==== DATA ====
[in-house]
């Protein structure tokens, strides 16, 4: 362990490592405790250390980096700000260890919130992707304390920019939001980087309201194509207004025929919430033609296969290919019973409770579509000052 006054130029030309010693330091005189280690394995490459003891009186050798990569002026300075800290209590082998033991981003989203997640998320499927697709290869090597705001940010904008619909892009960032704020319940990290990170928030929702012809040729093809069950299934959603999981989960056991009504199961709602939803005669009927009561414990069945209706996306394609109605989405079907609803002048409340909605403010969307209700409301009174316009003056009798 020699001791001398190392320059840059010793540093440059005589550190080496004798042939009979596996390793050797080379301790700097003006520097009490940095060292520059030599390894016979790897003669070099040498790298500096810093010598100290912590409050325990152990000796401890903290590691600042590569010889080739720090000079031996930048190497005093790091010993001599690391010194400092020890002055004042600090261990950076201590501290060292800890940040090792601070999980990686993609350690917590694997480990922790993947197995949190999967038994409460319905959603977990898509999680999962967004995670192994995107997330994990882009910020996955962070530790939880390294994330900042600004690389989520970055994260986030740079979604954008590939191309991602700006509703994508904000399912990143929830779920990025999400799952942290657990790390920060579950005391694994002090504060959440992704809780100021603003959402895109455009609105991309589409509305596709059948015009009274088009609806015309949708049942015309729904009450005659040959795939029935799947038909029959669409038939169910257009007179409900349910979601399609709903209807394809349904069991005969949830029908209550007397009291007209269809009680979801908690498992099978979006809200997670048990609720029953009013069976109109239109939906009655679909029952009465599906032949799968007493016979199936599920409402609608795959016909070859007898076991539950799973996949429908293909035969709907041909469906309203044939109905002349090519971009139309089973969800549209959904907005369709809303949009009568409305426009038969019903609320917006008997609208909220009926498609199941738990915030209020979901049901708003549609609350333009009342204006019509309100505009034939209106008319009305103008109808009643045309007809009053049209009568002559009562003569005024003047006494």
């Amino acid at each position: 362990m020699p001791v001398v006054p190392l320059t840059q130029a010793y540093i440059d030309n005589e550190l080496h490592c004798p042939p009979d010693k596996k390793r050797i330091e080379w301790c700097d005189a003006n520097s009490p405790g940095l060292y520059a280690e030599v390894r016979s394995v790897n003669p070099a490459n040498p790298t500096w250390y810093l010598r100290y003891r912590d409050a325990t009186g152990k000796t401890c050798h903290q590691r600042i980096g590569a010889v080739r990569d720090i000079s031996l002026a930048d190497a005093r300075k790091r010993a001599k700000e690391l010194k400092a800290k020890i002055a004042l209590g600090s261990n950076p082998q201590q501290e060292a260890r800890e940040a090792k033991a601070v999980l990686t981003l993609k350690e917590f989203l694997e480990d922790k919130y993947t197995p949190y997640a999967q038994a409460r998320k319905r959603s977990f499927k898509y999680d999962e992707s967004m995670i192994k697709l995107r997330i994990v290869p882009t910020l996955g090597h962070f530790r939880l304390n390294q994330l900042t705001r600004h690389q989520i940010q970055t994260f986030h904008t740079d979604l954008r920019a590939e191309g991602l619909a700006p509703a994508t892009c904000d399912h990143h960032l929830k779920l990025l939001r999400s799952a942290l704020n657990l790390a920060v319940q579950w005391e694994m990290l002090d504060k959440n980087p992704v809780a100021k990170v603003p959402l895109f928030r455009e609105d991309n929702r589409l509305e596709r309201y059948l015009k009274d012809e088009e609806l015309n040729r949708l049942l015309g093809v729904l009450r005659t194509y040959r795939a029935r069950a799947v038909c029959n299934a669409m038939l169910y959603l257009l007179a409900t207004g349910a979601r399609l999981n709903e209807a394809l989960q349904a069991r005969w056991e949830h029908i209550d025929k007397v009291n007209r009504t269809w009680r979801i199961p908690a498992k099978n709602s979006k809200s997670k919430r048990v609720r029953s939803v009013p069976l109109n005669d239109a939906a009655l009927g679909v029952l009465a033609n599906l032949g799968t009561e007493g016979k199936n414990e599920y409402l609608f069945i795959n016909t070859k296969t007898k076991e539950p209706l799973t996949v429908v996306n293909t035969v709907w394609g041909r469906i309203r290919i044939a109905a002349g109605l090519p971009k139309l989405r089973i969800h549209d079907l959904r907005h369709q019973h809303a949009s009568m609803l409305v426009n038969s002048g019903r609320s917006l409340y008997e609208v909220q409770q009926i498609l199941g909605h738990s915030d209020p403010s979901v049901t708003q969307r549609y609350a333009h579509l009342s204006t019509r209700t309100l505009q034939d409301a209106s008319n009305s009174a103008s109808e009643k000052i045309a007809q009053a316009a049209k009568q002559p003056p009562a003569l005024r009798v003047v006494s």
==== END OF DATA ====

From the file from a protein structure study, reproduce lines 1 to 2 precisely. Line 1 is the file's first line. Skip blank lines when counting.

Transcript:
[in-house]
């Protein structure tokens, strides 16, 4: 362990490592405790250390980096700000260890919130992707304390920019939001980087309201194509207004025929919430033609296969290919019973409770579509000052 006054130029030309010693330091005189280690394995490459003891009186050798990569002026300075800290209590082998033991981003989203997640998320499927697709290869090597705001940010904008619909892009960032704020319940990290990170928030929702012809040729093809069950299934959603999981989960056991009504199961709602939803005669009927009561414990069945209706996306394609109605989405079907609803002048409340909605403010969307209700409301009174316009003056009798 020699001791001398190392320059840059010793540093440059005589550190080496004798042939009979596996390793050797080379301790700097003006520097009490940095060292520059030599390894016979790897003669070099040498790298500096810093010598100290912590409050325990152990000796401890903290590691600042590569010889080739720090000079031996930048190497005093790091010993001599690391010194400092020890002055004042600090261990950076201590501290060292800890940040090792601070999980990686993609350690917590694997480990922790993947197995949190999967038994409460319905959603977990898509999680999962967004995670192994995107997330994990882009910020996955962070530790939880390294994330900042600004690389989520970055994260986030740079979604954008590939191309991602700006509703994508904000399912990143929830779920990025999400799952942290657990790390920060579950005391694994002090504060959440992704809780100021603003959402895109455009609105991309589409509305596709059948015009009274088009609806015309949708049942015309729904009450005659040959795939029935799947038909029959669409038939169910257009007179409900349910979601399609709903209807394809349904069991005969949830029908209550007397009291007209269809009680979801908690498992099978979006809200997670048990609720029953009013069976109109239109939906009655679909029952009465599906032949799968007493016979199936599920409402609608795959016909070859007898076991539950799973996949429908293909035969709907041909469906309203044939109905002349090519971009139309089973969800549209959904907005369709809303949009009568409305426009038969019903609320917006008997609208909220009926498609199941738990915030209020979901049901708003549609609350333009009342204006019509309100505009034939209106008319009305103008109808009643045309007809009053049209009568002559009562003569005024003047006494």